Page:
Photo: Thomas Nilsen

Finnair denied route to Longyearbyen

All flights this summer cancelled, but renegotiation of aviation agreement with Norway might come.
March 30, 2016

“Sorry, this page does not exist,” is all you get when trying to search for tickets from Helsinki to Longyearbyen at Finnair’s booking portal.

The airliner hoped to be the first one to offer scheduled international flights to Longyearbyen on Norway’s Svalbard archipelago. With three flights per week directly from Helsinki, Finnair wanted to bring thousands of passengers to the Arctic from June 1st to August 27th.

“During Midsummer we will provide three weekly flights to Svalbard, which is mainly aimed at European customers, but can also be connected from our Asian flights,” Petri Vuori, Finnair’s Vice-President of Global Sales said last year when the route was announced.

The plan, however, landed before it took off.

“Route traffic like this is regulated by the bi-lateral aviation agreement between Norway and Finland. The agreement does not give the right to establish direct routes from Finland to Longyearbyen and this is the reason why the application is turned down,” says Legal Director Nina B. Vindvik with the Civil Aviation Authority to the Barents Observer.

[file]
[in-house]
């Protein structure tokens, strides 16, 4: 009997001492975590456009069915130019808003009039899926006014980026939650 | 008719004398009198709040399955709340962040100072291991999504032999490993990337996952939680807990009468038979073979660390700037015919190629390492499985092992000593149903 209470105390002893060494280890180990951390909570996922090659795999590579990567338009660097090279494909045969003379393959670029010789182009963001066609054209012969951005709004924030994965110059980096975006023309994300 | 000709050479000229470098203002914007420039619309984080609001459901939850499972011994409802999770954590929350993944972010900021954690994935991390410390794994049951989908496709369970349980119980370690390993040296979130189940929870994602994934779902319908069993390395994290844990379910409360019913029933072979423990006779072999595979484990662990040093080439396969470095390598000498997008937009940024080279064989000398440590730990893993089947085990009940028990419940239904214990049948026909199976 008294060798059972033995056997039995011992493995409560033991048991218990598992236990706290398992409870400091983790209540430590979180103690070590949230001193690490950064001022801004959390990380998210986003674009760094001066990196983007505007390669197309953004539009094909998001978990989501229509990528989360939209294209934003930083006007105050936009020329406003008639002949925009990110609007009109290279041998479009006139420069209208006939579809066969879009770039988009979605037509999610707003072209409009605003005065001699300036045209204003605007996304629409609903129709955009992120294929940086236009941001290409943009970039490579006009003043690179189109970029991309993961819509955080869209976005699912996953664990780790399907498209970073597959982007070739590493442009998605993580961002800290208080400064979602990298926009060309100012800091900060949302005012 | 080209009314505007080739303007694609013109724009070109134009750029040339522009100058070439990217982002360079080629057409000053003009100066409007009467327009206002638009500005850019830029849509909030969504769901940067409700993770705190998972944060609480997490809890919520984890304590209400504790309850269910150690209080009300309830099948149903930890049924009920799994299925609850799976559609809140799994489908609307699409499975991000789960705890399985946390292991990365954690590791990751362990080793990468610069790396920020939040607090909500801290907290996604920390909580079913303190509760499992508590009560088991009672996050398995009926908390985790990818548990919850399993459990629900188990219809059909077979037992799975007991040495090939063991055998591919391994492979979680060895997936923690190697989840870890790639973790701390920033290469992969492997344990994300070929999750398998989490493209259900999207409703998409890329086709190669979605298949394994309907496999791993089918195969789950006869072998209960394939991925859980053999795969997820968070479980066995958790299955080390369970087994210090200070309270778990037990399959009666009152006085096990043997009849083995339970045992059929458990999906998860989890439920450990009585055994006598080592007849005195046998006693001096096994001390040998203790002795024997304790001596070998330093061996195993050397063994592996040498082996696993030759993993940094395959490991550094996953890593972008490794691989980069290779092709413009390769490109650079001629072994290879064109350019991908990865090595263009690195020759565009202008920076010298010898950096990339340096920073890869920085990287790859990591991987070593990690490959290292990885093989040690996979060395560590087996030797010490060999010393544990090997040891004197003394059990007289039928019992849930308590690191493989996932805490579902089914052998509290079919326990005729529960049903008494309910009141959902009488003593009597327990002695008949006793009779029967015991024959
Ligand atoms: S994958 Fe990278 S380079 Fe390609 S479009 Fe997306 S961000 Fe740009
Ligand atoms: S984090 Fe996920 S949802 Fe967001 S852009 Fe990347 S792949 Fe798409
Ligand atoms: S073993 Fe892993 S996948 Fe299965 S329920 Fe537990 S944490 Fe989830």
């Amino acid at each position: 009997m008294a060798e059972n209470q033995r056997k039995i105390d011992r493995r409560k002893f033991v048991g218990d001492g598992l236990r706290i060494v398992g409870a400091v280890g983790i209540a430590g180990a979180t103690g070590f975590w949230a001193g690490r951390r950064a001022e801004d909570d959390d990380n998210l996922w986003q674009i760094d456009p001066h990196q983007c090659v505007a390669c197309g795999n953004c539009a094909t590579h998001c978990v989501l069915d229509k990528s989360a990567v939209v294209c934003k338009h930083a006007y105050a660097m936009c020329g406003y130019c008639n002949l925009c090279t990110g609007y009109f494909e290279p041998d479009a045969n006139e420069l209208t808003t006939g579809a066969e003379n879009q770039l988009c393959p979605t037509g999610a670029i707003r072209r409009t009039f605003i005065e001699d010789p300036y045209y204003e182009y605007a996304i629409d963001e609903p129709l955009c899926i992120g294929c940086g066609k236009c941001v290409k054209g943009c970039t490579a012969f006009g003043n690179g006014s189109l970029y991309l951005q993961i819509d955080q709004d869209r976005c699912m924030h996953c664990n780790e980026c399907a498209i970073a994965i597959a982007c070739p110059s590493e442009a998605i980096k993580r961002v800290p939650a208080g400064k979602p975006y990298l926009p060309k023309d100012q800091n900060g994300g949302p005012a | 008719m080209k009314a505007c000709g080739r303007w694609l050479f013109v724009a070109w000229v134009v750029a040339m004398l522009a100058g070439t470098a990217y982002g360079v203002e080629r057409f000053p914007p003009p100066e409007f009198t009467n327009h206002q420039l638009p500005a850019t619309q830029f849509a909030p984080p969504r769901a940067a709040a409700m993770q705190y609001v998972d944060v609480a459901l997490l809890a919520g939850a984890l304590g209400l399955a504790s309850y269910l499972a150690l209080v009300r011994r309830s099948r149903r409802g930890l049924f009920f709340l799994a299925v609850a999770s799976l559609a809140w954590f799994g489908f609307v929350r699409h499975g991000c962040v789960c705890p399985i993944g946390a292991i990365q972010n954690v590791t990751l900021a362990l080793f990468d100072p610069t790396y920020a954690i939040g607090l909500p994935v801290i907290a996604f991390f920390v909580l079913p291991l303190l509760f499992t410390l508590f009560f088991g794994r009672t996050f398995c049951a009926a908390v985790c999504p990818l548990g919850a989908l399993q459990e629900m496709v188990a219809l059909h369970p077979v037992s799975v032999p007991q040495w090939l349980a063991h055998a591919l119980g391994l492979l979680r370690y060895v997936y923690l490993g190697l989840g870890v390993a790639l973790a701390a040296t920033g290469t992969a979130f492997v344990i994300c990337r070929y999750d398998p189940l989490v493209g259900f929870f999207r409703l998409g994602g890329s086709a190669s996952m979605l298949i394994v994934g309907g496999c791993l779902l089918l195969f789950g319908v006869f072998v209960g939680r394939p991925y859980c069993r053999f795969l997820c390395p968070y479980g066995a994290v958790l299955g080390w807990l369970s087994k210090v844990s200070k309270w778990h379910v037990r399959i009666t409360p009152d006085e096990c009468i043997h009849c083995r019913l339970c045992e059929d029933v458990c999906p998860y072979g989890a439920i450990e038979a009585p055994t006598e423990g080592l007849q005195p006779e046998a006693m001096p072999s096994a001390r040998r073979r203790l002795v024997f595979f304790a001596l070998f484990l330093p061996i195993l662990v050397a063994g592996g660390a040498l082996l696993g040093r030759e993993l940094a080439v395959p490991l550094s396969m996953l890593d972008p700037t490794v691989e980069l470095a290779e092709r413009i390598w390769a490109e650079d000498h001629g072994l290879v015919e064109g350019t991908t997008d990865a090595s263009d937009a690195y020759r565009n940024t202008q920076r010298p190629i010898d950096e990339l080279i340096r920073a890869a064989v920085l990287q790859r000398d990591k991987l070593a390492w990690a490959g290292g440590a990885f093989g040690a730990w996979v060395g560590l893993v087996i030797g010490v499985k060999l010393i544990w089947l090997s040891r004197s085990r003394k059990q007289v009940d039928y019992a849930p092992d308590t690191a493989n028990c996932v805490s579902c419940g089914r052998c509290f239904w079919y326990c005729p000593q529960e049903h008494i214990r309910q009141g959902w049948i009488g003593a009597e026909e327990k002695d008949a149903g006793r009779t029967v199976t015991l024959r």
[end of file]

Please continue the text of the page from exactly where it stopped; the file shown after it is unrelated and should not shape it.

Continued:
It was NRK Troms that first reported about the Aviation Authority’s refusal to Finnair.

“For this summer we have made the decision to cancel the flights,” says Mari Rouvi with Finnair Communications to the Barents Observer.

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What will happen with the route later is still unclear.

“The decision whether to renegotiate will be done at a later stage,” Mari Rouvi says.

Nina B. Vindvik says Finnair can appeal the decision. Such appeal will then be decided by Norway’s Ministry of Transport and Communications. 

Today, only SAS and Norwegian operates flights to Longyearbyen airport from Oslo and Tromsø.

Longyearbyen school. Photo: Thomas Nilsen

 

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